The first volume of a political treatise that changed the world
One of the most notorious works of modern times, as well as one of the most influential, Capital
is an incisive critique of private property and the social relations it generates. Living in exile in England, where this work was largely written, Marx drew on a wide-ranging knowledge of its society to support his analysis and create fresh insights. Arguing that capitalism would cause an ever-increasing division in wealth and welfare, he predicted its abolition and replacement by a system with common ownership of the means of production. Capital
rapidly acquired readership among the leaders of social democratic parties, particularly in Russia in Germany, and ultimately throughout the world, to become a work described by Marx friend and collaborator Friedrich Engels as "the Bible of the working class."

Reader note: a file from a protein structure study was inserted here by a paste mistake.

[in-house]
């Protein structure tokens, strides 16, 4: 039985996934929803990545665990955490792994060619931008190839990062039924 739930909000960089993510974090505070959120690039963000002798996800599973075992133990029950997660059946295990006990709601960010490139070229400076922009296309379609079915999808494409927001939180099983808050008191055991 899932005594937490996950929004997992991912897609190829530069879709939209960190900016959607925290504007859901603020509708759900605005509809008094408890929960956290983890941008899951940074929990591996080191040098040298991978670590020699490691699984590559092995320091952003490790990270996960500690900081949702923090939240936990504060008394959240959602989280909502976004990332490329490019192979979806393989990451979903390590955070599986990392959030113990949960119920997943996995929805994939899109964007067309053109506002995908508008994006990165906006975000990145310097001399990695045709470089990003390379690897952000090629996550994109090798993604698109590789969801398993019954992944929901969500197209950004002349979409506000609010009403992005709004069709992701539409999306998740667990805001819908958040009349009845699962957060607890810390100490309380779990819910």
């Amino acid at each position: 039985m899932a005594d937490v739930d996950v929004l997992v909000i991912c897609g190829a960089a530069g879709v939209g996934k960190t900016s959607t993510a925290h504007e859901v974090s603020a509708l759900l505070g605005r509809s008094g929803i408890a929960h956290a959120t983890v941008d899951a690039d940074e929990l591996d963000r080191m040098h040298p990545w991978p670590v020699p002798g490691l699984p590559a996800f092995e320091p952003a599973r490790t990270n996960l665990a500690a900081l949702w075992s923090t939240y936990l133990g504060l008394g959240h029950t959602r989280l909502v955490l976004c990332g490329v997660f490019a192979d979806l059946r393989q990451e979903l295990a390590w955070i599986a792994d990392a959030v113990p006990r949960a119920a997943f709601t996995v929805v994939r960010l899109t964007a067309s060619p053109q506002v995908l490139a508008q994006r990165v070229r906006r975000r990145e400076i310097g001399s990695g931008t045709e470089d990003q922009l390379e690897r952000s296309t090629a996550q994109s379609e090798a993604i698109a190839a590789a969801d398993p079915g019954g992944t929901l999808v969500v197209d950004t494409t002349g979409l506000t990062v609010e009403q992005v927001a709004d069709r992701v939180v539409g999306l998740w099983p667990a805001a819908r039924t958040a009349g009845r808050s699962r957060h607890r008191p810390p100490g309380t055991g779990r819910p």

For more than seventy years, Penguin has been the leading publisher of classic literature in the English-speaking world. With more than 1,700 titles, Penguin Classics represents a global bookshelf of the best works throughout history and across genres and disciplines. Readers trust the series to provide authoritative texts enhanced by introductions and notes by distinguished scholars and contemporary authors, as well as up-to-date translations by award-winning translators.